A clump of iron ore from a mine. Picture: REUTERS
A clump of iron ore from a mine. Picture: REUTERS

Anglo American subsidiary Kumba Iron Ore dropped the most in more than two months after saying its first-half earnings probably fell more than a fifth, hurt by a stronger rand and weaker prices for iron ore.

The JSE-listed shares dropped 5.3%, the most since the middle of April, after Kumba said in a trading statement on Monday that earnings for the first half of the year were likely to be at least 20% lower than for the same period in 2017.

This may signal a similar fate for other South African producers Assore and Assmang, an analyst said.

Headline earnings and basic earnings for the period to June 30 may be at least R921m and R917m lower, respectively, than for the comparative period in 2017, Kumba said.

Headline earnings per share and earnings per share are likely to be lower by R2.88 and R2.87, respectively, Kumba said.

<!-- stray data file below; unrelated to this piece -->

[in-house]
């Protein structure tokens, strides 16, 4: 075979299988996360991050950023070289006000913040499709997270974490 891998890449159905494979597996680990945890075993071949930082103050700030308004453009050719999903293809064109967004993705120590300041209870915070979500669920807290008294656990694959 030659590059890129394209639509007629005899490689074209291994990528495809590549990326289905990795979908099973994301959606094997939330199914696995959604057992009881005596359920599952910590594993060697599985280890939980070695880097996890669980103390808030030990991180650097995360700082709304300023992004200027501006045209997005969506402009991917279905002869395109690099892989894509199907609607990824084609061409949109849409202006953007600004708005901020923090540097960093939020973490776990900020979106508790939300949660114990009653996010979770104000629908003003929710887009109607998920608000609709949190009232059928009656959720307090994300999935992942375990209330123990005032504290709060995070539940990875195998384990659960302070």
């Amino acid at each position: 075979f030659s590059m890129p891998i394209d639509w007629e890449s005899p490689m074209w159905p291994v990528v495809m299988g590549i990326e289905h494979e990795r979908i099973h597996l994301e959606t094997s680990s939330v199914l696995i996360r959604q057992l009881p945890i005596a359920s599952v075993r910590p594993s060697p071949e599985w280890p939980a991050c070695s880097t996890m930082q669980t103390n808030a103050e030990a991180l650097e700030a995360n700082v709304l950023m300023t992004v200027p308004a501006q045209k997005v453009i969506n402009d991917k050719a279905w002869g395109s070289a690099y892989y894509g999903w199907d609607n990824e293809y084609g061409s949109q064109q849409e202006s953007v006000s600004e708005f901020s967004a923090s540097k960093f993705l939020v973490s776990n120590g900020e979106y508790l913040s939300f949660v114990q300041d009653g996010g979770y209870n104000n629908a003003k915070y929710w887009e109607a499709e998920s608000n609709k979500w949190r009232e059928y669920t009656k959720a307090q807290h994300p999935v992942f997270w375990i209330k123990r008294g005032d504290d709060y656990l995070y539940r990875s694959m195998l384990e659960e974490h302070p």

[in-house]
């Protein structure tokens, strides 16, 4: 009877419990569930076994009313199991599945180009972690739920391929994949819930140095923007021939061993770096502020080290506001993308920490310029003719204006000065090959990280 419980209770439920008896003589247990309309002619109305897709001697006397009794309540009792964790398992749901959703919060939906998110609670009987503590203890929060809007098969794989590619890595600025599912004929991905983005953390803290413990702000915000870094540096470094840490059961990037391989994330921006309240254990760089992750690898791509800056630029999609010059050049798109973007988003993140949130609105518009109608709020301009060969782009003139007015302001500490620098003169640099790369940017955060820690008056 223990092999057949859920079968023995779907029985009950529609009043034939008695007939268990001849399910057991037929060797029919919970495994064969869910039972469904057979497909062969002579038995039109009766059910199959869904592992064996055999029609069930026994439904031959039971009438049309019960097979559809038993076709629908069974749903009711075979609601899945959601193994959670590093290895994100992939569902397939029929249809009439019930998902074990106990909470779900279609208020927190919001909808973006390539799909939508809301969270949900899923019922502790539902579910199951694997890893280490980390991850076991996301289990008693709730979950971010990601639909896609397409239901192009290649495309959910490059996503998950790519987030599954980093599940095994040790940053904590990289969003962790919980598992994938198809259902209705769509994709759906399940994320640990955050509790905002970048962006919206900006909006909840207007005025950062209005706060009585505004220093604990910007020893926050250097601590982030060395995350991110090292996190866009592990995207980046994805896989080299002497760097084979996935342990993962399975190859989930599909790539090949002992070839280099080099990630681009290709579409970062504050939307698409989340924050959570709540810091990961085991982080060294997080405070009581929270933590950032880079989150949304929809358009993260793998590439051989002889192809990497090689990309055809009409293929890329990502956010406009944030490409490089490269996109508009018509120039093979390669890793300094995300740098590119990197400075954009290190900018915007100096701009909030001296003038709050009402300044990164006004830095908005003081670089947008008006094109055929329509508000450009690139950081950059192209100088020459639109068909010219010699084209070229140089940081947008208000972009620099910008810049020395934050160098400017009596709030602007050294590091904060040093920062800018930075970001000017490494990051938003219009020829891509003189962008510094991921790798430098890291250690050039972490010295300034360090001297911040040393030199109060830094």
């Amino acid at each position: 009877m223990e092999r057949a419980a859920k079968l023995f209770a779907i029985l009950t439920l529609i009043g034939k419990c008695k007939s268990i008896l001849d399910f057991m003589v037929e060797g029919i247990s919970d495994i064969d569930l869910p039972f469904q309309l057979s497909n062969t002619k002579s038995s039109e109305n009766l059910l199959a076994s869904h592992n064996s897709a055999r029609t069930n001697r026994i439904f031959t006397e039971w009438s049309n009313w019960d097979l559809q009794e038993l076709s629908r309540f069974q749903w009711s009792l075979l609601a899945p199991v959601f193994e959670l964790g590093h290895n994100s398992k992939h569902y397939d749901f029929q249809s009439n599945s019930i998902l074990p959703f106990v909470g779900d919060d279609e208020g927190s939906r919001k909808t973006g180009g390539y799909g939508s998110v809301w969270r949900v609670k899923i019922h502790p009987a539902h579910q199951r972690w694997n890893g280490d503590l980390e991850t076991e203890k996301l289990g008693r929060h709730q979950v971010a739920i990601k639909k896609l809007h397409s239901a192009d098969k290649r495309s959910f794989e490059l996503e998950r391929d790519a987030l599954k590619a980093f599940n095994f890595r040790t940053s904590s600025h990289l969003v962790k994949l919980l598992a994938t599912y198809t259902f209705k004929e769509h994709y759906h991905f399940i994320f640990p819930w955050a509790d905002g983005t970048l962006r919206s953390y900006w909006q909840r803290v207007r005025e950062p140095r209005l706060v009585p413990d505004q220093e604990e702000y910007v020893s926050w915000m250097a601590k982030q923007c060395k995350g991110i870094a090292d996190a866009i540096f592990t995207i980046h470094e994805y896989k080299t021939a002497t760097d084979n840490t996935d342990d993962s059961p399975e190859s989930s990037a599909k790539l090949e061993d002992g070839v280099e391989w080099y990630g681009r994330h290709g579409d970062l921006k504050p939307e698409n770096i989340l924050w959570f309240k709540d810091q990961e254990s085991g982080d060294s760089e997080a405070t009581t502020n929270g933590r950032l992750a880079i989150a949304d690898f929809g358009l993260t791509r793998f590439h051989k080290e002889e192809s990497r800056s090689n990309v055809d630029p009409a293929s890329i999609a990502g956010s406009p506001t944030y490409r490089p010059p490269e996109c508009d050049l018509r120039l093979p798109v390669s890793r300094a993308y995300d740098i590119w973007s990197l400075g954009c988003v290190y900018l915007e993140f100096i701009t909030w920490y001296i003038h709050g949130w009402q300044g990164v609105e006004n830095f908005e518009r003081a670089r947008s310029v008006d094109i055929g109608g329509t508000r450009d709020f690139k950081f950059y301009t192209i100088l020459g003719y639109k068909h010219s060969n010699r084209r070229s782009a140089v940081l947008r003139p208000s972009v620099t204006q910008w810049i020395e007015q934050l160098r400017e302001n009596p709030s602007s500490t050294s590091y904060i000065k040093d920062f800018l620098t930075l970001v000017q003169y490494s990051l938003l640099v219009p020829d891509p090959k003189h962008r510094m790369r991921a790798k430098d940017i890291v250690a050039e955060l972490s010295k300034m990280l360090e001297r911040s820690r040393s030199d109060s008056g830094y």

Improving efficiencies

Improving efficiencies and cost cuts were probably "more than offset" by a stronger rand and lower iron ore prices.

Derailments on Kumba’s iron ore export channel— the railway linking its Northern Cape mines to a devoted iron export facility at Saldanha Bay — contributed to lower earnings, according to the company.

The Kumba share price closed at R286, pushing its decline this year so far to 25%, compared with a 9.4% gain for the JSE’s resources index. The company has a market value of R92bn, down from R199bn in April 2013.

Luvuyo Booi, an equity analyst at Noah Capital Markets, said the revised forecast was worse than he expected, attributing that to a stronger rand in the period under review. He had forecast a drop of 10% to 13% in earnings.

The company’s headline earnings and earnings for the first half of 2017 were R4.6bn and R4.58bn, respectively. Kumba’s results last year were boosted by higher metal prices and sales volumes.

In the first half of last year the rand averaged R13.21 to the dollar and strengthened this year to R12.19, said Booi. The iron ore price in the previous year was on average about $72 a tonne, compared with $69 this year.

Booi said he anticipated that the share price would fall further on Tuesday.

Kumba’s financial results for the six months ended June 30 will be released on July 24.

steynl@businesslive.co.za